Waste to energy swine plant becomes fully operational in North CarolinaJuly 3, 2014
Storms Hog Power facility is the largest swine W2E system in NC
North Carolina’s 600 kilowatt (KW) swine waste to energy (W2E) plant located near Bladenboro, NC, is the largest in the state and after being close to continual operation since early October of last year, the facility is finally functioning at full capacity and, according to Storms Hog Power (SHP), the plant has maintained peak or near peak output for the past three months.
The waste management system produces renewable energy and other important byproducts.
Dr. Garth Boyd, the senior partner of The Prasino Group, and Sam Ravenel, the co-founder of Withers & Ravenel consulting engineers, applied for a grant back in May 2010 that was given by the NC Department of Energy, for renewable energy pilot projects involving four swine farms. The Storms project was developed by AgPower Partners LLC (APP), which was formed by Dr. Boyd and Jeffery R. Smerko, an energy and real estate developer.
SHP is a renewable energy generating system and anaerobic digester that works in tandem with an enhanced animal waste extraction and collection system, which utilizes scrapers in place of flush water to extract manure from the houses. This process is better for the environment than the present lagoon and spray field manure management systems. In addition to the system being cleaner, it also generates valuable byproduct and profitable alternative energy.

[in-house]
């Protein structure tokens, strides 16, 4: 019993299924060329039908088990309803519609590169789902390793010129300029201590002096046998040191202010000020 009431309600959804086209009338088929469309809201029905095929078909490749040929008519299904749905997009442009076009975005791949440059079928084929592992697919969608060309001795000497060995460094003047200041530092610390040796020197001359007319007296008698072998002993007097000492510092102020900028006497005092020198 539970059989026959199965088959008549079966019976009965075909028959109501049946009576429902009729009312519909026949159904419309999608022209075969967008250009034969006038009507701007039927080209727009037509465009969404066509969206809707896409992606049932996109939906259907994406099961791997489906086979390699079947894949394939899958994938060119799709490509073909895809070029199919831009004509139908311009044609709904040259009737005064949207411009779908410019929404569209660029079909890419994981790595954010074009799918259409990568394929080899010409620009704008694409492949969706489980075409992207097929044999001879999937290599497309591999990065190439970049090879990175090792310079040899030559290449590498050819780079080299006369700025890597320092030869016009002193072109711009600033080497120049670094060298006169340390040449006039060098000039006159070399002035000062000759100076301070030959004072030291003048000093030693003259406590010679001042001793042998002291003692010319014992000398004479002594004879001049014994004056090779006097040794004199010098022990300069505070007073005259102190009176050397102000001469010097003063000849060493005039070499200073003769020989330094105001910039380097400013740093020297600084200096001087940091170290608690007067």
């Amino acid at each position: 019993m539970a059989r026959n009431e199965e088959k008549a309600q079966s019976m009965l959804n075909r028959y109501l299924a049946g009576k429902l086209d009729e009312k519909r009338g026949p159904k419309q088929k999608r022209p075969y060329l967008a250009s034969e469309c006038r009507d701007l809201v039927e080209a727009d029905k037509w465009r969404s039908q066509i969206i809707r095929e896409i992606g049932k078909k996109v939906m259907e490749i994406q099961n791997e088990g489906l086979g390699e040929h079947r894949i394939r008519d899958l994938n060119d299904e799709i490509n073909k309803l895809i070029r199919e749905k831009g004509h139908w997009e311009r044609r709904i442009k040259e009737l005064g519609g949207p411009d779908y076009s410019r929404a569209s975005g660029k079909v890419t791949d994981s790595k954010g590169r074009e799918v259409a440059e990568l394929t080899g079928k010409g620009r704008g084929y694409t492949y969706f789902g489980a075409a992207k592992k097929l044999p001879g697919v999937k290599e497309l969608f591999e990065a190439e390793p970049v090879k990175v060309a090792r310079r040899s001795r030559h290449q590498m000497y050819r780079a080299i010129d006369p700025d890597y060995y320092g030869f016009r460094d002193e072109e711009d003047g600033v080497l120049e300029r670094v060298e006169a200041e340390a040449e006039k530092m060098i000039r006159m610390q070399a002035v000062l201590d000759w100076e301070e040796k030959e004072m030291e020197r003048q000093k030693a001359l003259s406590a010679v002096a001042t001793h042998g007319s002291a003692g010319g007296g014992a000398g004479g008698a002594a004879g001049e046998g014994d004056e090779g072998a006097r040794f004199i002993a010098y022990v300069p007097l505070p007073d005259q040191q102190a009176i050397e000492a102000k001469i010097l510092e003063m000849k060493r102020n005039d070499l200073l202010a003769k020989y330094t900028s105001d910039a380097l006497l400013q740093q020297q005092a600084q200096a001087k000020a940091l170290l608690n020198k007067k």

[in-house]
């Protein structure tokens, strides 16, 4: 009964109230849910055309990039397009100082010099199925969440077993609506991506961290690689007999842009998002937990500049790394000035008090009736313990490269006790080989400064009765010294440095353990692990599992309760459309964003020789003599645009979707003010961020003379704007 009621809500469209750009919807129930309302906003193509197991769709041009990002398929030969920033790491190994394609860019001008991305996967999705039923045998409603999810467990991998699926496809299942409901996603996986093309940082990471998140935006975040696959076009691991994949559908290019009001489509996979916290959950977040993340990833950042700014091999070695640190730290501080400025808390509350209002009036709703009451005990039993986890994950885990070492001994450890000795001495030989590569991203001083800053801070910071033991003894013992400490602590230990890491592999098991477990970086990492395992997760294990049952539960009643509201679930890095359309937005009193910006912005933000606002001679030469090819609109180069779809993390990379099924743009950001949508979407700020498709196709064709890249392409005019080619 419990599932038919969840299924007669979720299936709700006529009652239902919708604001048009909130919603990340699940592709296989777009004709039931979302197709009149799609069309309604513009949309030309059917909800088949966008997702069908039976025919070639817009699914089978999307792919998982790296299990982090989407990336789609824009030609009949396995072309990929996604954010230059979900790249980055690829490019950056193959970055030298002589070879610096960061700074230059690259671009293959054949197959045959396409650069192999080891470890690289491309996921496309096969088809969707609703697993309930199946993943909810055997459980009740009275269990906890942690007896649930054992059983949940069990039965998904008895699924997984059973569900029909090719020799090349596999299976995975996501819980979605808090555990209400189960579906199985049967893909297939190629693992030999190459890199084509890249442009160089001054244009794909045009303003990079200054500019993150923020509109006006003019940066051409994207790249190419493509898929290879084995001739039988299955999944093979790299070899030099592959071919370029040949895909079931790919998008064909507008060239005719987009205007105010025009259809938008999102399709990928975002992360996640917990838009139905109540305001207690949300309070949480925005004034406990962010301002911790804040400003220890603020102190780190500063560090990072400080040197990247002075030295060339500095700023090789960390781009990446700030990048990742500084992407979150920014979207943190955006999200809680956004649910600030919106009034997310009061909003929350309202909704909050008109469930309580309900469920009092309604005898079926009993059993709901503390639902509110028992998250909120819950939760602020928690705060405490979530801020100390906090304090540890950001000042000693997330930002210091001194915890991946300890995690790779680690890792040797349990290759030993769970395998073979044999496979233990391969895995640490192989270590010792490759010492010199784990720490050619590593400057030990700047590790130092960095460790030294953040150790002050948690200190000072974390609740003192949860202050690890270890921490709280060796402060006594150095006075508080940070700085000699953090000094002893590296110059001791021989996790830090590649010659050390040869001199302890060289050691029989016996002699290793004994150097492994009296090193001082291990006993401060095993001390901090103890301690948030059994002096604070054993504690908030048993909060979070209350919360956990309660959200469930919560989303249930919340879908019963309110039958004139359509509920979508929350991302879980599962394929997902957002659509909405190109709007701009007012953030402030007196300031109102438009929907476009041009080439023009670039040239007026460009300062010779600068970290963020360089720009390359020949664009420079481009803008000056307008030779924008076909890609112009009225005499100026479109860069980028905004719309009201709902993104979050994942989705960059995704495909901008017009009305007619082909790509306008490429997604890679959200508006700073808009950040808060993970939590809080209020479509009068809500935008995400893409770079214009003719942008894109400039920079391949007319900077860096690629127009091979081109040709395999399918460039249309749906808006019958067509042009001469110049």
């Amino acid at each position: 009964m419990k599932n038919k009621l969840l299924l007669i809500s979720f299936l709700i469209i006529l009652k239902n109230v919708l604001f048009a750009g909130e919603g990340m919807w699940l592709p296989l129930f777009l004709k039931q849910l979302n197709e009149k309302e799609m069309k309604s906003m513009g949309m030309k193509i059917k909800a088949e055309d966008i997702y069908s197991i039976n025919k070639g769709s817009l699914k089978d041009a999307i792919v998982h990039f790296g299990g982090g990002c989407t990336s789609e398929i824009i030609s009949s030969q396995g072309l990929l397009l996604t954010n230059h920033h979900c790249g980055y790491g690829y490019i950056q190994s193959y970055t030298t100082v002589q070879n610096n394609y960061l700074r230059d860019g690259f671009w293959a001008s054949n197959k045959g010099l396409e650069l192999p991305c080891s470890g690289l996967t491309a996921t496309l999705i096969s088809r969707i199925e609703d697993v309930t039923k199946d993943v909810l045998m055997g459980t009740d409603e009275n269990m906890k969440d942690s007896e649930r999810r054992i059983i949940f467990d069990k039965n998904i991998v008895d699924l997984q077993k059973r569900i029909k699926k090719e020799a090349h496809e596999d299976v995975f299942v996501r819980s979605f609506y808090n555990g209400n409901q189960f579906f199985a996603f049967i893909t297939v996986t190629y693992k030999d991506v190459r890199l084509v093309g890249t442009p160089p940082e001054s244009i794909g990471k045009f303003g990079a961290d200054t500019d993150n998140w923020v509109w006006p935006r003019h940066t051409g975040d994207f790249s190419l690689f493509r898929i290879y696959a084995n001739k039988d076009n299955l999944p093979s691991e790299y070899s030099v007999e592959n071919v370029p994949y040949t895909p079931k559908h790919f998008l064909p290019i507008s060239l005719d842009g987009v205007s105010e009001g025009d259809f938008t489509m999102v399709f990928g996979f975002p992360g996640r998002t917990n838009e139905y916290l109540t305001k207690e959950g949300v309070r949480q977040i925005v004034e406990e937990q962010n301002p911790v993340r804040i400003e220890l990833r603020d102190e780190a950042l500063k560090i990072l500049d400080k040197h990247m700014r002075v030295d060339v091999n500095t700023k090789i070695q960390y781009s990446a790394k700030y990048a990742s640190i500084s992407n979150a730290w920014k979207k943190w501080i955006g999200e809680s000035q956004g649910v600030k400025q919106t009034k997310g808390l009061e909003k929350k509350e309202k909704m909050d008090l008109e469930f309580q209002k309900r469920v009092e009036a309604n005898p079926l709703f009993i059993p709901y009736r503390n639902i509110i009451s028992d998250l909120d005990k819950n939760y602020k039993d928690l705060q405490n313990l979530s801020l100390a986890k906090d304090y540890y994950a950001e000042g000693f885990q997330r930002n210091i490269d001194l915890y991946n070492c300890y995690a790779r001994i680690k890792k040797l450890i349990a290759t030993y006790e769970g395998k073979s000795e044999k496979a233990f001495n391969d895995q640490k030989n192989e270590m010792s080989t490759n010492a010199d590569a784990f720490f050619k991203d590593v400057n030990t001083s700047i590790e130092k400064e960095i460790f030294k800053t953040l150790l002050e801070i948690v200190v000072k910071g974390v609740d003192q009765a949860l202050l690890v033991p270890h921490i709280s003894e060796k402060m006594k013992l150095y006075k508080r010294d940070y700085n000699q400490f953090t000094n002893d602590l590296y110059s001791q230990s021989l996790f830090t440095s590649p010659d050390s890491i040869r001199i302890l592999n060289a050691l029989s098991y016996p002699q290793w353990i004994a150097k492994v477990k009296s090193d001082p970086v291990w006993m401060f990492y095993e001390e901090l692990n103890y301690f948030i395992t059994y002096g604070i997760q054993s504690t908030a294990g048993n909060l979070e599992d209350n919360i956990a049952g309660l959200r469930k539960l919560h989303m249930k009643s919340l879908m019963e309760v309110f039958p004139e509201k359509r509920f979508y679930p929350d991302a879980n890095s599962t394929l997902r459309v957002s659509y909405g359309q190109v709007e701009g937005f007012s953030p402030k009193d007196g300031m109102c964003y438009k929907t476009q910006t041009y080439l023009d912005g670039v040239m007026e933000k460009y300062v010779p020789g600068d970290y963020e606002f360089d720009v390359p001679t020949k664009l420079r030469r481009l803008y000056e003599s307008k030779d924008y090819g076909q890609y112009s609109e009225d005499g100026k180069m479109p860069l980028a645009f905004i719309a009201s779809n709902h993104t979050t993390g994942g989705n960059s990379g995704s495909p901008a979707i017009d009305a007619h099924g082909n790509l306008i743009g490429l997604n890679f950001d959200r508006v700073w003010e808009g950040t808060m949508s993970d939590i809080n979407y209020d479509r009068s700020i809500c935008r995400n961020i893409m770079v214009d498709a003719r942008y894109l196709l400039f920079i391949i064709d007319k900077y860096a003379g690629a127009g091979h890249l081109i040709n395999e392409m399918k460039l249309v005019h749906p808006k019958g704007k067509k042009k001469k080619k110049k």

Manure from thousands of hogs is used in the waste to energy process.
The way the system works is manure from almost 30,000 hogs is collected every day and it is combined with off-site agricultural wastes that were meant for a landfill. This waste decomposes in a 1.2 million gallon reinforced concrete vessel that is oxygen free. The bacteria present in the digester breaks down the streams of organic waste metabolically and produces biogas that destroys almost all odor and pathogens. The biogas creates renewable power, which is sent to the local utility, offsetting the energy use of practically 300 standard sized homes in the region.
All of the electricity generated by the waste to energy plant is purchased by North Carolina Electric Membership Corporation. The maintenance and operation of the facility is taken care of by this revenue, as well as from the sale of the Renewable Energy Certificates, carbon credits, the sale of other byproducts and the tipping fees for off-site agricultural waste processing.